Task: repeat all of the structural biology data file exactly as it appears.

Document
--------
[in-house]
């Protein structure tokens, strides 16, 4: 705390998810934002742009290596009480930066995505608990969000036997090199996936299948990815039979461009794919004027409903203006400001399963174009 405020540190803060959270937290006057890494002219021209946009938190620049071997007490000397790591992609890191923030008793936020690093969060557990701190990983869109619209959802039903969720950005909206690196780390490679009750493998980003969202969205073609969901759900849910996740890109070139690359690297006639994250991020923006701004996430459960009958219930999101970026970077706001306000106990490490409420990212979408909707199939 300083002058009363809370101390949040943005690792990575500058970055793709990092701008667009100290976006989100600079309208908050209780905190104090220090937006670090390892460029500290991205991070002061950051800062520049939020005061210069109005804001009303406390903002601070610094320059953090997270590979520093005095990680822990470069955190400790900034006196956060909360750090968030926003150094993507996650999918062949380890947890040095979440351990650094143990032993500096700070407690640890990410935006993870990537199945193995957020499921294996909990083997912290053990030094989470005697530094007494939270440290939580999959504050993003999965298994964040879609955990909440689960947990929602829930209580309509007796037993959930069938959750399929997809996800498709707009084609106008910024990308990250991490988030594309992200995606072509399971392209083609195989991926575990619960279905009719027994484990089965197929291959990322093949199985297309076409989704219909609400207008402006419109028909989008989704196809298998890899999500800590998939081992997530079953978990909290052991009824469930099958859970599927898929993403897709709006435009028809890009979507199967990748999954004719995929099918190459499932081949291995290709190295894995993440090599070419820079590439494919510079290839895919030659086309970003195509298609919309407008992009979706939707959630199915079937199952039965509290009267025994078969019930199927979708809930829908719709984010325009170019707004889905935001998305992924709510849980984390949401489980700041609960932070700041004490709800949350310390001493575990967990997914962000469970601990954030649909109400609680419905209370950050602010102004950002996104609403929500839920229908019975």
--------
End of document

[in-house]
């Protein structure tokens, strides 16, 4: 705390998810934002742009290596009480930066995505608990969000036997090199996936299948990815039979461009794919004027409903203006400001399963174009 405020540190803060959270937290006057890494002219021209946009938190620049071997007490000397790591992609890191923030008793936020690093969060557990701190990983869109619209959802039903969720950005909206690196780390490679009750493998980003969202969205073609969901759900849910996740890109070139690359690297006639994250991020923006701004996430459960009958219930999101970026970077706001306000106990490490409420990212979408909707199939 300083002058009363809370101390949040943005690792990575500058970055793709990092701008667009100290976006989100600079309208908050209780905190104090220090937006670090390892460029500290991205991070002061950051800062520049939020005061210069109005804001009303406390903002601070610094320059953090997270590979520093005095990680822990470069955190400790900034006196956060909360750090968030926003150094993507996650999918062949380890947890040095979440351990650094143990032993500096700070407690640890990410935006993870990537199945193995957020499921294996909990083997912290053990030094989470005697530094007494939270440290939580999959504050993003999965298994964040879609955990909440689960947990929602829930209580309509007796037993959930069938959750399929997809996800498709707009084609106008910024990308990250991490988030594309992200995606072509399971392209083609195989991926575990619960279905009719027994484990089965197929291959990322093949199985297309076409989704219909609400207008402006419109028909989008989704196809298998890899999500800590998939081992997530079953978990909290052991009824469930099958859970599927898929993403897709709006435009028809890009979507199967990748999954004719995929099918190459499932081949291995290709190295894995993440090599070419820079590439494919510079290839895919030659086309970003195509298609919309407008992009979706939707959630199915079937199952039965509290009267025994078969019930199927979708809930829908719709984010325009170019707004889905935001998305992924709510849980984390949401489980700041609960932070700041004490709800949350310390001493575990967990997914962000469970601990954030649909109400609680419905209370950050602010102004950002996104609403929500839920229908019975």